Amos 5.16-20

Therefore thus says the Lord, the God of Hosts, the Lord:

In all the squares there shall be wailing,
and in all the streets they shall say, “Alas! Alas!”

They shall call the farmers to mourning,
and to wailing, those who are skilled in lamentation,
and in all vineyards there shall be wailing,
for I will pass through the midst of you,
says the Lord.

Woe to you who desire the day of the Lord!
Why would you have the day of the Lord?
It is darkness, and not light!

As if a man fled from a lion
and a bear met him,
or went into a house and leaned
with his hand against a wall
and a snake bit him!

Is not the day of the Lord darkness,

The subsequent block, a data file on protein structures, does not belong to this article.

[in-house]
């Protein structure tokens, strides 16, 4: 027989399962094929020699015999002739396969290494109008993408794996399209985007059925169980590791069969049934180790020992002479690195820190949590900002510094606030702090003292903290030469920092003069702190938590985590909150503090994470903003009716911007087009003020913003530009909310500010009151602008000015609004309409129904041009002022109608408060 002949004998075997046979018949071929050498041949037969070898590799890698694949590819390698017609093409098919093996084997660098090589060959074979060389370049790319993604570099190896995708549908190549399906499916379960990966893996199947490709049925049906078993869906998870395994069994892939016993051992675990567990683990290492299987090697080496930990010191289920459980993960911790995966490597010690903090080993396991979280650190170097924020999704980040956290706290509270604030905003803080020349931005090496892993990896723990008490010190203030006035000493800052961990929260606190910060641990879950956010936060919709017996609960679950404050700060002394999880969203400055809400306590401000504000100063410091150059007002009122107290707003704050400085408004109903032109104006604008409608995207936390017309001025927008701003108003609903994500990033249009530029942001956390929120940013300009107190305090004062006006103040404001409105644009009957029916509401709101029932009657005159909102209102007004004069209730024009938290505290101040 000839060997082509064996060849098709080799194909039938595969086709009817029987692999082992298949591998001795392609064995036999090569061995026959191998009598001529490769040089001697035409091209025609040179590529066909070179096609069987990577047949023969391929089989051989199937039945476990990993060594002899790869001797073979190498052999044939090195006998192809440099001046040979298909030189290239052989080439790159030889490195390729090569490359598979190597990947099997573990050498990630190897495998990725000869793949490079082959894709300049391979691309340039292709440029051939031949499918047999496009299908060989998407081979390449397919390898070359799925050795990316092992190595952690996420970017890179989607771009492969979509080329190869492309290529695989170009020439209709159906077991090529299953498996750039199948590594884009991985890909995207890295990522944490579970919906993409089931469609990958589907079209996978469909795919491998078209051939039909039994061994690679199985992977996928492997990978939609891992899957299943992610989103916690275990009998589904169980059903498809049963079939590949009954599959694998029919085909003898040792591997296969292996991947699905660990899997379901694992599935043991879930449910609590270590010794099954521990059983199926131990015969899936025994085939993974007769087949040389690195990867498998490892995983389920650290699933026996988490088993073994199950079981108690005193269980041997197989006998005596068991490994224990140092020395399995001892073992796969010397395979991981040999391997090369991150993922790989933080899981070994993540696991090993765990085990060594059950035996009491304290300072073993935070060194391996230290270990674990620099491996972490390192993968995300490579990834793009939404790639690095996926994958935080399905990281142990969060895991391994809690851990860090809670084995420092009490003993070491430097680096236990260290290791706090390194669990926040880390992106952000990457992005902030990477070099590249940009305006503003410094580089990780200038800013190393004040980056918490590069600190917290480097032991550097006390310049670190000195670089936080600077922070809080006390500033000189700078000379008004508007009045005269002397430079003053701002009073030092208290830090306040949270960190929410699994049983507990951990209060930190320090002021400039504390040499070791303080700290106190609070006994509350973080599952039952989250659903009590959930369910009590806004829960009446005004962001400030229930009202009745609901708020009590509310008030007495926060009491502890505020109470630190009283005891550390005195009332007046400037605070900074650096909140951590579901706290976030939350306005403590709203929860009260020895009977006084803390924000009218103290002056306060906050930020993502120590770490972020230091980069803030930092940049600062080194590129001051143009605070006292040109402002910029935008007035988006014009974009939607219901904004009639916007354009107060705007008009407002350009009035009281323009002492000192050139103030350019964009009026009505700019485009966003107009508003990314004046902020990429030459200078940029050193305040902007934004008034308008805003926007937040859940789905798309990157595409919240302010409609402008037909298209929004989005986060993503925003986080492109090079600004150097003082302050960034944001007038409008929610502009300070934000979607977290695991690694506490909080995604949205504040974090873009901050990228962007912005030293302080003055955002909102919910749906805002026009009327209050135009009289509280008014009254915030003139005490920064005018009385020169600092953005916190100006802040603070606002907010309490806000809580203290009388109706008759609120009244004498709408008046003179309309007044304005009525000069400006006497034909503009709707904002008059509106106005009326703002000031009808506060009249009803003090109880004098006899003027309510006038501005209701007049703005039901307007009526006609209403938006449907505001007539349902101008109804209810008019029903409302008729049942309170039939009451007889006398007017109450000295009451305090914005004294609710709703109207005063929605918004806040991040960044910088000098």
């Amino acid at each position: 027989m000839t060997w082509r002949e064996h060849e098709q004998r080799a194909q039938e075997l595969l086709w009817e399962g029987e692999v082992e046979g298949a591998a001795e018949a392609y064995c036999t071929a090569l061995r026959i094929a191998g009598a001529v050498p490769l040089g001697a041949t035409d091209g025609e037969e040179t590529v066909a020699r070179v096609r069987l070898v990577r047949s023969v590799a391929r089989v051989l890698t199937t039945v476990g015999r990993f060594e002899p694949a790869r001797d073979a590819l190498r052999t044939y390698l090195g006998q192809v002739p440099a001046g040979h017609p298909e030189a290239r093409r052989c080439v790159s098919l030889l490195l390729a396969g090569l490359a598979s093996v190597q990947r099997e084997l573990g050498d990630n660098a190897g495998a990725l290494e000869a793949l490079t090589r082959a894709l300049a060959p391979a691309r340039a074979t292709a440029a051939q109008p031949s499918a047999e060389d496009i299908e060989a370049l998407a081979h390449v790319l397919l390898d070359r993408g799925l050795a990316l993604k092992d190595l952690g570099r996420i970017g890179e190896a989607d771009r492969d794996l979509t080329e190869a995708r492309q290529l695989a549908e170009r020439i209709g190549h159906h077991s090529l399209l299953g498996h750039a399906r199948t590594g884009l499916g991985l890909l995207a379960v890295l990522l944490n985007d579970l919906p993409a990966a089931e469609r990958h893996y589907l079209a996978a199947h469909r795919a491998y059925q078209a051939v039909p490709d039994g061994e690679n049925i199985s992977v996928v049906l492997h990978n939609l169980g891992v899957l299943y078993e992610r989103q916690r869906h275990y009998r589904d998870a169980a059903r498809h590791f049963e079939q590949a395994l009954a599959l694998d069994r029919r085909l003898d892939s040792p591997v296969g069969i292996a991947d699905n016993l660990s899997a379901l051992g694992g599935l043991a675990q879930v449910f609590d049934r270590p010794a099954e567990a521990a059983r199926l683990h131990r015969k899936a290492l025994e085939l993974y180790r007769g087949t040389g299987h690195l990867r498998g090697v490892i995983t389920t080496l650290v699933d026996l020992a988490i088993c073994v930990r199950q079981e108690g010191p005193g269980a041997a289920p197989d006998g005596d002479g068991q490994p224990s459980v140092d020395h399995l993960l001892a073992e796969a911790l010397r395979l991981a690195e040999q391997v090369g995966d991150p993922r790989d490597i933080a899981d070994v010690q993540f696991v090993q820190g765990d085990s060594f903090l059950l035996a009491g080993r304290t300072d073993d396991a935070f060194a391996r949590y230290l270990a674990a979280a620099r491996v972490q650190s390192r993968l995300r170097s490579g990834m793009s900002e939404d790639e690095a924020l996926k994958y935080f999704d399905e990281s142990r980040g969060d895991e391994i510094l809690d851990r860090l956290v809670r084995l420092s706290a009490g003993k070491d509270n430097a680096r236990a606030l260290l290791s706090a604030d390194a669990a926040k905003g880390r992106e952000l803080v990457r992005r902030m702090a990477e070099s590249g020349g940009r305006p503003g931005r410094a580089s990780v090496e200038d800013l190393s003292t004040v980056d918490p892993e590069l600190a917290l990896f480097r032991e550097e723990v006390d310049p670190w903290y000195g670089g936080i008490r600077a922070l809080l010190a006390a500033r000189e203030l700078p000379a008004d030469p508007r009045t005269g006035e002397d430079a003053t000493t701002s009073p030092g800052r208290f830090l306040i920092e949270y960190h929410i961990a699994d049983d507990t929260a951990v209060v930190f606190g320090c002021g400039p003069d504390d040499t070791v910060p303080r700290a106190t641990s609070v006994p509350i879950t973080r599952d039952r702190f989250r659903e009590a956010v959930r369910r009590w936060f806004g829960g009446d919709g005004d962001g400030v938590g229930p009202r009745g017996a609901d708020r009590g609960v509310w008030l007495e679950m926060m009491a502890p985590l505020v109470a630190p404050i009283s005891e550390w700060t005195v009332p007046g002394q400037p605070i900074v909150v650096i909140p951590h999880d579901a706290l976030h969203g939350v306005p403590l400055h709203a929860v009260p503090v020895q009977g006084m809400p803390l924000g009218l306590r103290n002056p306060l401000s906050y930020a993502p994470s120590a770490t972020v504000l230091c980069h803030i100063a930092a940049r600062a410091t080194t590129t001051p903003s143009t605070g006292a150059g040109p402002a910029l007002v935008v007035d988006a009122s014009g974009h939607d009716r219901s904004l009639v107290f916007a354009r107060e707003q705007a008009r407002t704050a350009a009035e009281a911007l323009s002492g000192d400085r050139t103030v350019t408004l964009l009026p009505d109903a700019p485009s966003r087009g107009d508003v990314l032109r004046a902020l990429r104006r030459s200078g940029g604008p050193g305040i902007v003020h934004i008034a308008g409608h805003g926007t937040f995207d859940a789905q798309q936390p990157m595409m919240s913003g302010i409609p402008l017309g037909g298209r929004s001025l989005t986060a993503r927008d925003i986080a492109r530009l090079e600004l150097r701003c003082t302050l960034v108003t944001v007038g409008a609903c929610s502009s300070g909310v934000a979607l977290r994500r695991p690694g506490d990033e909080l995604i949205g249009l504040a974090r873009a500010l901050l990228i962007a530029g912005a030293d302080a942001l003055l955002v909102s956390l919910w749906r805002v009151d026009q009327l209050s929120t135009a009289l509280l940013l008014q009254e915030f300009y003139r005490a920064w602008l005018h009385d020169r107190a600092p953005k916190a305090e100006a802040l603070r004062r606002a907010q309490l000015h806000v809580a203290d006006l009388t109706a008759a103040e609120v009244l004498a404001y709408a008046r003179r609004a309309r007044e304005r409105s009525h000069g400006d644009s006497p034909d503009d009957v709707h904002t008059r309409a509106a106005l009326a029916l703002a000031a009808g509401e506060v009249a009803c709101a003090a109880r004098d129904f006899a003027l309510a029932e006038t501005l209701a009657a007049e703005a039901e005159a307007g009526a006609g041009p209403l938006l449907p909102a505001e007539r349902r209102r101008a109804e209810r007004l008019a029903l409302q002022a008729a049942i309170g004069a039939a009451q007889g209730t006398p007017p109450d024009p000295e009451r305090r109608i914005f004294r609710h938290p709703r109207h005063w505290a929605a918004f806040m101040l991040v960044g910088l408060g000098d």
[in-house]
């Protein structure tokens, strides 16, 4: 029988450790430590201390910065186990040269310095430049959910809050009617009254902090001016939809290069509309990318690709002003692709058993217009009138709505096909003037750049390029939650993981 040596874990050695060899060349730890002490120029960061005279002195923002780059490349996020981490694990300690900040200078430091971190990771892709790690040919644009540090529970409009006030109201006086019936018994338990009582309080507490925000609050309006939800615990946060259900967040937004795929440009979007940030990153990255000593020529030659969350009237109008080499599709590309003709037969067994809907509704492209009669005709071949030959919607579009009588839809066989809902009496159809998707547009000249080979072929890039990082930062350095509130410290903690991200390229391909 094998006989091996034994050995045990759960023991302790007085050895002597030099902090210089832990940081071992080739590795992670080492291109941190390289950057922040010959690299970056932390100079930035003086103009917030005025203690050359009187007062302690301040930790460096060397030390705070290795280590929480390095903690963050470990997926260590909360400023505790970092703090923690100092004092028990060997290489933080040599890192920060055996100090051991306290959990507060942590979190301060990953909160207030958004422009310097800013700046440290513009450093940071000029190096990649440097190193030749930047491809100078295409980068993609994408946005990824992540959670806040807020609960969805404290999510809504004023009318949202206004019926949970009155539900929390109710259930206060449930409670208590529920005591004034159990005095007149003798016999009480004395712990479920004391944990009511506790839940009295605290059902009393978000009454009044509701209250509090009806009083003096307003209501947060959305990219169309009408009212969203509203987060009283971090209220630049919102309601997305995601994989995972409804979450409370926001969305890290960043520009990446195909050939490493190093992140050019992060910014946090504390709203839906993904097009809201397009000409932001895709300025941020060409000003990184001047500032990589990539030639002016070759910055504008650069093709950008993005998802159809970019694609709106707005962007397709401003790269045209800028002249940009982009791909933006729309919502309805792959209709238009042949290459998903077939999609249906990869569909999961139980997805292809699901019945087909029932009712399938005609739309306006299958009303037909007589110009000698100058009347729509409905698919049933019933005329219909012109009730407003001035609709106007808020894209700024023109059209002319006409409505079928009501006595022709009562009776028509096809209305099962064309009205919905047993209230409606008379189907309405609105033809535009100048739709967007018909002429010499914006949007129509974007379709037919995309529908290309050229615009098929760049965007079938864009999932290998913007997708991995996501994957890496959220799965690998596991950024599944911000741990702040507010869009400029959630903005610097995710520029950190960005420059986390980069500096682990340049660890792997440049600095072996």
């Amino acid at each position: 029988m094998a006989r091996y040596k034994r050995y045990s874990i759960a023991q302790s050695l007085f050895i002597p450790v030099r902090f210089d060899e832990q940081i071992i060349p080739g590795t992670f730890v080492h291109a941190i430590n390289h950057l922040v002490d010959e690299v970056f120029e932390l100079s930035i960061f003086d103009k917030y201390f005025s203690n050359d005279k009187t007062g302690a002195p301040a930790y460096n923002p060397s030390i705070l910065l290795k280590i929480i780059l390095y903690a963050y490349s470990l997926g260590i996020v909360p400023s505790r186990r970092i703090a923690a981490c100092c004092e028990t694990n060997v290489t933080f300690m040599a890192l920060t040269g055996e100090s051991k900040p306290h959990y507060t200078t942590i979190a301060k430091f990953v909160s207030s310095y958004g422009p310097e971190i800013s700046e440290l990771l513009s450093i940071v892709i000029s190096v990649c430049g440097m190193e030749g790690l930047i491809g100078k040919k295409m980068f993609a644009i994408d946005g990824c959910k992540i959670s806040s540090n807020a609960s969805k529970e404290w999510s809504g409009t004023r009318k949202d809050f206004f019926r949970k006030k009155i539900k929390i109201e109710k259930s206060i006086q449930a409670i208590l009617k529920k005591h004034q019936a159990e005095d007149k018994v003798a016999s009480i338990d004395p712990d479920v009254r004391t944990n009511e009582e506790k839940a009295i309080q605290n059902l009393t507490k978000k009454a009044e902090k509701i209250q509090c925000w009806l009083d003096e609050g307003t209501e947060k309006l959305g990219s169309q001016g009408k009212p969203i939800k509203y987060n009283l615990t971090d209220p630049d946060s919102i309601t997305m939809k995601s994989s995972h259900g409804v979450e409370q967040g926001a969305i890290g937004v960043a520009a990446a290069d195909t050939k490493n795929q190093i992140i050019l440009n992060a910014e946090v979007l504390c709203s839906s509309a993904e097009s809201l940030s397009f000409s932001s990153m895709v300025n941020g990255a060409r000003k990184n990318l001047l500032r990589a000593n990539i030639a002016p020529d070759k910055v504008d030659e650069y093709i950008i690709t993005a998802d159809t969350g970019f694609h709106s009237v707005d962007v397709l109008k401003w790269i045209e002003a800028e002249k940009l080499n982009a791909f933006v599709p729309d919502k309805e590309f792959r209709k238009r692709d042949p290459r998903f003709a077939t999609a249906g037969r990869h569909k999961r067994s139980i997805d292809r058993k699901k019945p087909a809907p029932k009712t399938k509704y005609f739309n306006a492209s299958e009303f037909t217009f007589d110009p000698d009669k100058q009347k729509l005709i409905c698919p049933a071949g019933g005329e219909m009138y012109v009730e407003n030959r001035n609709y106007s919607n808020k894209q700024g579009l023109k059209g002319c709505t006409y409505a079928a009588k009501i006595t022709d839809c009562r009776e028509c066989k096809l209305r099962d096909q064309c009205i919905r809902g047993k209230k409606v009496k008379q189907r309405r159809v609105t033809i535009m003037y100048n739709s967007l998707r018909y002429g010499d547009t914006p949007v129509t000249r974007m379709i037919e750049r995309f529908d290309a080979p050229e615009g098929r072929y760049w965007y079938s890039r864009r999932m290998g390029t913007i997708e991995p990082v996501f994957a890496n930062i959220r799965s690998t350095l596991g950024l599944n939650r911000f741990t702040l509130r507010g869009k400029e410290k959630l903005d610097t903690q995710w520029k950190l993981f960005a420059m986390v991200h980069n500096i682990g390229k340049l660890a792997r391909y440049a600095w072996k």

and gloom with no brightness in it?

One response

  1. "The day of the Lord," sayeth my old Oxford Annotated, "in which Israelites piously expected to be vindicated against their enemies, will be darkness and gloom."What I don't remember– is any previous mention of this "day" in the Bible. Which was, in any case, pretty much compiled some time after this prophecy was first made.So I am quite confused about this one. It fits in quite well with the outcome of pious Israelite nationalism in that 1st Century period that gave us Jesus and some pretty ugly history.But 'Israel' (Judea) was then governed by native client rulers under the Roman Empire, a situation where I'd naturally expect a great many people yearning for divine intervention. How does that sentiment and expectation originate here, with Israel and Judah still independent Yahwist kingdoms? Why don't we hear of it before now?Maybe this is written after there's been some popular prophetic denunciation of the prevailing economic oppression, most of which didn't get preserved as this did?

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